Firearms

Curious Goings-On in Cancelled Carbine Competition

Back on June 16, the Army News Service distributed a press release that said soldiers will continue to use the M4 carbine or improved M4A1 carbine as their issued weapon, and that the Army has concluded the Improved Carbine Competition (ICC) without having selected a winner. Reason: None of the world’s best firearms could pass some of the requirements.

carbine-photo-courtesy-us-army
Spc. Ethan Esposito, Joint Multinational Training Command, fires his M4 carbine rifle during United States Army Europe’s Best Warrior Competition in Grafenwoehr, Germany, July 31, 2012. The Army has been, since 2008, looking for a follow-on weapon for the M4 carbine. In 2011, it began the Individual Carbine competition. Recently, the service concluded the competition without having chosen a winner. Photo courtesy of U.S. Army.
The Army originally proposed a replacement for the M4 in 2008. The eventual Improved Carbine competition kicked off in 2011, with a draft solicitation to industry. The draft asked for a non-developmental weapon that competitors would bring forward — i.e., weapons the companies might already have available for sale.

The new weapon would need to be something that “could exceed the current capabilities of the M4,” Brig. Gen. Paul A. Ostrowski, with Program Executive Office — Soldier, said. “The intent was to determine if there was a weapon that could meet a much greater standard, in terms of requirements that were challenging but achievable.” During a media event June 14 at the Pentagon, Ostrowski said that none of the eight competitors in the Individual Carbine competition had been able to progress beyond phase 2 of the competition. As a result, the Army was not able to proceed with selecting a follow-on weapon for the M4.

At the time, the eight remaining companies included arms giants Beretta, Colt, Fabrique Nationale, Heckler & Koch, and Remington, along with smaller firms Adcor Defense, Lewis Machine & Tool, and Troy. Those competitors all passed phase one of the competition, but did not pass the second phase, the Army claimed.

Phase I tested the weapon’s ability to mount accessories on Picatinny rails, as well as each manufacturer’s ability to produce a sufficient number of weapons. Colt pulled its CM901 from the competition because the winner of the competition was required to provide blueprints to two competitors (each would make one-third of the necessary order).

Phase II tested the weapon’s accuracy, reliability and durability. The weapons tested in this phase were the Fabrique National FNAC, Heckler & Koch’s HK416A5, a modified Remington ACR, Adcor Defense’s B.E.A.R. Elite, the Beretta ARX-160, and the Colt Enhanced M4.

The civilian shooter must wonder what prevented these highly regarded platforms from advancing. Ostrowski said that each weapon had a reason it failed to progress, but the Army has not yet done the forensics on the results to determine why each weapon did not progress to phase three. He said the Army will work with those competitors to find out what happened.

On July 18, one company, Adcor Defense, announced that it would not protest the U.S. Army’s decision to terminate the ICC.

In test results made available to the company, the Army concluded that the B.E.A.R. provided “Outstanding” accuracy, even after firing thousands of rounds.

“Though we are disappointed that the Army chose to discontinue a competition that could have provided soldiers with significant improvements in accuracy and reliability, we accept this decision,” said Jimmy Stavrakis, chairman and CEO of Adcor Defense.

The Army’s effort to replace the M4 was being scrutinized by the Pentagon’s Inspector General, which announced in March it was auditing the improved-carbine effort.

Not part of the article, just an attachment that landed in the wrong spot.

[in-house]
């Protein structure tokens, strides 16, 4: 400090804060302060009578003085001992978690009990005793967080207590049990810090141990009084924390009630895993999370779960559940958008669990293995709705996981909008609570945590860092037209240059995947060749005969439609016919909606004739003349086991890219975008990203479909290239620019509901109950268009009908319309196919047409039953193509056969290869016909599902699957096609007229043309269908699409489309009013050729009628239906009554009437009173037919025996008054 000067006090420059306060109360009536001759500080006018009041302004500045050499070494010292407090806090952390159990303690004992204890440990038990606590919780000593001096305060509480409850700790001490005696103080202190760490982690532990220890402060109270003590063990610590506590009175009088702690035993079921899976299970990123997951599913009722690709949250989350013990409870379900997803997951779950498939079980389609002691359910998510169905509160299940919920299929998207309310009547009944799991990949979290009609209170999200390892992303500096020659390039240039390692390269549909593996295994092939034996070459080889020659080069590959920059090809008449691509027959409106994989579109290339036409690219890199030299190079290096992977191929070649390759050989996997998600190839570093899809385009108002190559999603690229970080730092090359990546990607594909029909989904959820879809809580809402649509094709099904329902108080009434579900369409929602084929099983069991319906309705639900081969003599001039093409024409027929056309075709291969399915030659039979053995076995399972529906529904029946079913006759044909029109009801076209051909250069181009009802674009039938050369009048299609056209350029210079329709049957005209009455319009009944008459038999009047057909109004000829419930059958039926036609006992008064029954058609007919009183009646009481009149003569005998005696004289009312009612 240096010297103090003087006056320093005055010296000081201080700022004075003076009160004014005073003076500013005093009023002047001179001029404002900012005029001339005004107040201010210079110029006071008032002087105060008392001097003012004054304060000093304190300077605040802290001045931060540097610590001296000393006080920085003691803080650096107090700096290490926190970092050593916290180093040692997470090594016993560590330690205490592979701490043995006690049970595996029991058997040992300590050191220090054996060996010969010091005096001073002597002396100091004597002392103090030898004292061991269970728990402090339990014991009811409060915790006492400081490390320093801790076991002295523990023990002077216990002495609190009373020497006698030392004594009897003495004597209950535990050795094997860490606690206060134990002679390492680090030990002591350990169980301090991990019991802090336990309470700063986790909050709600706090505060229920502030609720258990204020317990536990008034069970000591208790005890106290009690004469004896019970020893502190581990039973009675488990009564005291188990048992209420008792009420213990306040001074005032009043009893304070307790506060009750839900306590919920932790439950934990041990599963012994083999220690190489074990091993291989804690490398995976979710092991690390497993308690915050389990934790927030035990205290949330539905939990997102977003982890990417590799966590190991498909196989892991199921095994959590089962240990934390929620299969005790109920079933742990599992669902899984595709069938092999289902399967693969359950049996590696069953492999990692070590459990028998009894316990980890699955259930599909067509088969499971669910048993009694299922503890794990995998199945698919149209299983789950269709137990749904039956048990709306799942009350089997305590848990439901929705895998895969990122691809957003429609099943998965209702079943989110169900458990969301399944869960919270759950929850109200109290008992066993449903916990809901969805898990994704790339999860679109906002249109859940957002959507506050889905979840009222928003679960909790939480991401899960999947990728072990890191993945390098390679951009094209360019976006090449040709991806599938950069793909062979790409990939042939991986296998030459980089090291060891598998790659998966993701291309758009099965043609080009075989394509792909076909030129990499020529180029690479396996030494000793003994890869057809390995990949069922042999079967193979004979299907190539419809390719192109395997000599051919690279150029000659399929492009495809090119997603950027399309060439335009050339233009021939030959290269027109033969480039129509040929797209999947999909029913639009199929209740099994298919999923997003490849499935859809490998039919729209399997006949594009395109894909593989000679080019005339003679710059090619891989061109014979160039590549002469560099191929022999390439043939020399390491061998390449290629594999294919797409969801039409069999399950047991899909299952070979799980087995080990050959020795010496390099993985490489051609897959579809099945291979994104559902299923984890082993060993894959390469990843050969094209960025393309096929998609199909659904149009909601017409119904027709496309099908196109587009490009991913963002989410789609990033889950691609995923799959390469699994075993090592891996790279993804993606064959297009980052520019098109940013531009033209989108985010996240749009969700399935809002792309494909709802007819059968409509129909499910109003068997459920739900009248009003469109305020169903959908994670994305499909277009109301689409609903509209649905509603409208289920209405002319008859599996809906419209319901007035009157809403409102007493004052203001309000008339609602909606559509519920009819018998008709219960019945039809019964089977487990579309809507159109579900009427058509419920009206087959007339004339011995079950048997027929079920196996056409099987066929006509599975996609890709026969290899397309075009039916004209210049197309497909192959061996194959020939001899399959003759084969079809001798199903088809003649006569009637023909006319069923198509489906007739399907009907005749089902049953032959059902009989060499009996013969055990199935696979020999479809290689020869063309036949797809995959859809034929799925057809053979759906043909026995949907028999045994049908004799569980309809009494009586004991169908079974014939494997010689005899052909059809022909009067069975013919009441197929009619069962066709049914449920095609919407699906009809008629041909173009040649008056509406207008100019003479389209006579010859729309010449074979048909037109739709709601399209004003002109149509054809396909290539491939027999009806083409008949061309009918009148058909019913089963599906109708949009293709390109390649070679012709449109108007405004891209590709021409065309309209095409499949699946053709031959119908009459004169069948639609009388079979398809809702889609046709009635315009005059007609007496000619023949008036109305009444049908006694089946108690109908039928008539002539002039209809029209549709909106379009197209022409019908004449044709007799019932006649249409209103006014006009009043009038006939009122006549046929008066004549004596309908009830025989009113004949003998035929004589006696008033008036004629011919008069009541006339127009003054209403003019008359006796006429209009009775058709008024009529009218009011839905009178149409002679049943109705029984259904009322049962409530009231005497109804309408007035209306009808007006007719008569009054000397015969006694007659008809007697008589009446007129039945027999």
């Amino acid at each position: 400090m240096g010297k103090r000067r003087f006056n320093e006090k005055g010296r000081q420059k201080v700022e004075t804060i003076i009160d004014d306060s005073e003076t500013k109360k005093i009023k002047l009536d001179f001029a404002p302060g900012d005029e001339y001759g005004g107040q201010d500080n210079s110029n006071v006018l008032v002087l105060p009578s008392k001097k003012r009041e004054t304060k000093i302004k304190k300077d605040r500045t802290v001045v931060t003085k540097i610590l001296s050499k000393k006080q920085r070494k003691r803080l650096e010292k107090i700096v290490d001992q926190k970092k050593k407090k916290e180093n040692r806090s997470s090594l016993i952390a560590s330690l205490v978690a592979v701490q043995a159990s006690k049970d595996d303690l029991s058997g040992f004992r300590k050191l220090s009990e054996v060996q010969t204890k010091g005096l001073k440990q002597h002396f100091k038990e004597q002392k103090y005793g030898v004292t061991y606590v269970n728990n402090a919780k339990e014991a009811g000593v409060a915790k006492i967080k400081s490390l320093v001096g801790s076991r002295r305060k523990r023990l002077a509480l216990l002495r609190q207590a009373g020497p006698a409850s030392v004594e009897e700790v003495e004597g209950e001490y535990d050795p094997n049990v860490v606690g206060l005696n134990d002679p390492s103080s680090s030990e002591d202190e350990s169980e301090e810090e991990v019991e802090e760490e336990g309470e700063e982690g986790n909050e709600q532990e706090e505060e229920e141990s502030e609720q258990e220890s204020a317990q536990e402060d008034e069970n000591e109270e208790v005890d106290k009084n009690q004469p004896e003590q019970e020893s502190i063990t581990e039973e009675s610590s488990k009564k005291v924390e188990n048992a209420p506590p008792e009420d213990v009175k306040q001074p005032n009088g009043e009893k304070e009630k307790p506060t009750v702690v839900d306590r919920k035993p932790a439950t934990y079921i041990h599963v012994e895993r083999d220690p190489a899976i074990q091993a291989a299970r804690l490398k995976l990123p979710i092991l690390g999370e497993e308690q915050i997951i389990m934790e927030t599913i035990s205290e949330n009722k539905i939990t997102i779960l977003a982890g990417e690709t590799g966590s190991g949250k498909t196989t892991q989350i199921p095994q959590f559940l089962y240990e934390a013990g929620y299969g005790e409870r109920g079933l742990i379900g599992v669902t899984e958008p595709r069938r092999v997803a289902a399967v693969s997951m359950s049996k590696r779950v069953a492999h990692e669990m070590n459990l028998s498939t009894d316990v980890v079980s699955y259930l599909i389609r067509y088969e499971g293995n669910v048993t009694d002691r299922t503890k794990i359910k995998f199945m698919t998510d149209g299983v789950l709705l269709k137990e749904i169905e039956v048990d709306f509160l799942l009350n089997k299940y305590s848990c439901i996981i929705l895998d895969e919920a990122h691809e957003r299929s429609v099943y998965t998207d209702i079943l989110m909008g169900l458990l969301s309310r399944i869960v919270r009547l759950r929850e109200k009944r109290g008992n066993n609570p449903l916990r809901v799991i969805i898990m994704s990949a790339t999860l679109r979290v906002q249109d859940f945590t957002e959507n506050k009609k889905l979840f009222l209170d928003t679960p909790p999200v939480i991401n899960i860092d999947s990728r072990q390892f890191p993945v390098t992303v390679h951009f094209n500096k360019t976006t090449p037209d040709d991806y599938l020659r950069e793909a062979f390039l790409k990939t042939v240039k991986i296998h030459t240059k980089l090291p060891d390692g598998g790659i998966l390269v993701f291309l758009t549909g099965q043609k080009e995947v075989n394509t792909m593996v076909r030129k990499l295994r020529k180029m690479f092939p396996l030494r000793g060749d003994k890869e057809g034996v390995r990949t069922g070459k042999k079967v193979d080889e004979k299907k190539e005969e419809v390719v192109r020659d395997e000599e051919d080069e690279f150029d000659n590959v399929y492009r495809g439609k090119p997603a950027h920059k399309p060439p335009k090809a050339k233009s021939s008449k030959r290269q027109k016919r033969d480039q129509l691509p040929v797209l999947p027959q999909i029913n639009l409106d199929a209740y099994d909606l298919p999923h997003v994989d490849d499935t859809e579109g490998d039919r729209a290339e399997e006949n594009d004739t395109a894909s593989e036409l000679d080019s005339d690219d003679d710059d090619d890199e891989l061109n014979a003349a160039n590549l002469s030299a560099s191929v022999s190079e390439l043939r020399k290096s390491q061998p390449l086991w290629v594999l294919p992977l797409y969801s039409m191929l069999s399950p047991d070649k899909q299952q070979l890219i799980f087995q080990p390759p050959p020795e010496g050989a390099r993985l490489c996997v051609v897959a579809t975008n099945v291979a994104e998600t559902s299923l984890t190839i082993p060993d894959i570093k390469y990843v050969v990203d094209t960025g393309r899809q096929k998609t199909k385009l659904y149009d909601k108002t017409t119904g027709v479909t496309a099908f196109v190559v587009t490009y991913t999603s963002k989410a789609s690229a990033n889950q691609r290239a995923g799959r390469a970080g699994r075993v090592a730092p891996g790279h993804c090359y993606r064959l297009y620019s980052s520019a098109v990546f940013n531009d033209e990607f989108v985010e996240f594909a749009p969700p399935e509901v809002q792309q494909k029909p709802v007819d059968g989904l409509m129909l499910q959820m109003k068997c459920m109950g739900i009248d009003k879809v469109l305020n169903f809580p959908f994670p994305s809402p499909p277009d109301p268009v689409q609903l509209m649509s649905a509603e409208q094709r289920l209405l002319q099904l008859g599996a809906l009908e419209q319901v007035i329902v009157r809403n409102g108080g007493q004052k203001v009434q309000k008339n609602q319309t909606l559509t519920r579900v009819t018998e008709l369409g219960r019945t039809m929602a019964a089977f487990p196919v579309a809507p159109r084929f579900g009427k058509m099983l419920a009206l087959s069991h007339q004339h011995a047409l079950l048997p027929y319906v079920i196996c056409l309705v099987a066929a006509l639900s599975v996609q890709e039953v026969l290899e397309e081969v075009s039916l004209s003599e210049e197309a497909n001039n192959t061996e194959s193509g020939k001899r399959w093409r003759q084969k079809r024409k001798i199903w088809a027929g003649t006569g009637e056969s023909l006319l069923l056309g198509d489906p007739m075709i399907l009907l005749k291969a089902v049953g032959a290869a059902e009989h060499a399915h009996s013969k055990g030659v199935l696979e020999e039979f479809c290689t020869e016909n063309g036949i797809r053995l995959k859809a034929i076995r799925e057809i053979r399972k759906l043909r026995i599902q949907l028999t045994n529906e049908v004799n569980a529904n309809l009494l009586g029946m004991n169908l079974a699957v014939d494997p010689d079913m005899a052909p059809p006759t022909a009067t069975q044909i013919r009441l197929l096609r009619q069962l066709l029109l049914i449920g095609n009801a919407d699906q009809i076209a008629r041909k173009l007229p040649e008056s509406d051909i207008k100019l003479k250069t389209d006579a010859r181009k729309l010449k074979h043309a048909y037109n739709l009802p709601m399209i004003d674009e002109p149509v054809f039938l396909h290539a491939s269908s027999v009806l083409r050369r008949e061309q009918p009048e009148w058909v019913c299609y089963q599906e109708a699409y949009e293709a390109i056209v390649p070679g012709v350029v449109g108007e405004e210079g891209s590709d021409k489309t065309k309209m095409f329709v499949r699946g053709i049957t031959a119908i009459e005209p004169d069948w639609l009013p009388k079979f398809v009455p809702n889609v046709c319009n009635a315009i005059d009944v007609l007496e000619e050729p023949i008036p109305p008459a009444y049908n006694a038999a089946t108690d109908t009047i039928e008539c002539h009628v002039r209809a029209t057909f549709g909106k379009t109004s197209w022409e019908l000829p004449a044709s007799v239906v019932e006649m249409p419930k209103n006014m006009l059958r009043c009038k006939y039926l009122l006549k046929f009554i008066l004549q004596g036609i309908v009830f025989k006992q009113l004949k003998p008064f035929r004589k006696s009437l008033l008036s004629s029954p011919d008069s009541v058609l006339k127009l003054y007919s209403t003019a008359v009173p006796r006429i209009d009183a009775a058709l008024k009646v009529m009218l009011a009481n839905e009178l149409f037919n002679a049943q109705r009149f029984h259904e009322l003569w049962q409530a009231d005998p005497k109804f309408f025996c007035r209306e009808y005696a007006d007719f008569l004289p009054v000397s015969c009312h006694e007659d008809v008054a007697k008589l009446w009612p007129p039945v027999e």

Then, in early May 2013, the Army announced that it was considering cancelling the Individual Carbine competition. Apparently, the service learned that it had enough M4A1 carbines to last through 2018. Also, potential future budget and personnel reductions were concerns.

Then, on June 6 the House Armed Services Committee unanimously passed an amendment to the 2014 budget preventing the Army from cancelling the competition before Phase III, when user evaluations were to be conducted. However, the Army didn’t need to cancel the competition if there were no eligible competitors left. So: “None of the vendors were able to meet the requirements to pass into phase three,” Ostrowski said. “I want to be very clear — none of the vendors met the minimum requirements to allow them to phase three. The Army is not canceling the Individual Carbine competition. The Army is in a position where it must conclude the Individual Carbine competition, because none of the competitors met the minimum requirement to pass into the next phase.” Right now there are more than 483,000 M4 carbines in the Army inventory. Ostrowski said surveys from soldiers returning from combat have shown that soldiers are happy with the weapon.

“We do extensive post-combat surveys after every unit redeploys from theater,” Ostrowski said. “Over the past four years, the survey results have revealed that in compilation, over 80 percent of soldiers are completely satisfied with the M4 coming out of theater. And that trend is moving upward. Over the last two years, it’s actually been 86 percent soldier acceptability for the M4. It’s battle proven. It’s lethal. It’s accurate.” The Army plans to convert all of its existing M4s to the improved M4A1. That conversion includes a heavier barrel, and also provides an ambidextrous selector switch that allows fully automatic capability as opposed to a three-round burst. Other improvements have been ongoing with the M4 since its introduction.

“We’ve made 92 improvements to the M4/M4A1 over the course of time since 1990, when the weapon was introduced. We will continue that trend,” Ostrowski said.

Ostrowski said in a replacement carbine, the Army’s requirements community is looking for increased lethality, increased range and increased accuracy. Right now, he said, the Army will continue to look at the developing state of small arms technology and current carbines, all while considering the current fiscal environment.

“All of these are things that will determine the Army’s path going forward,” he said. “I will tell you this, there is not an immediate move to engage in another competition at this time.” The M4 Carbine was originally made by Colt Defense LLC. The M4A1 is the special operations version that features a heavier barrel and a full-auto trigger. The Army’s decision to dump the current three-round burst trigger will give shooters a more consistent trigger pull and lead to better accuracy, weapons officials maintain.

     

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Comments (18)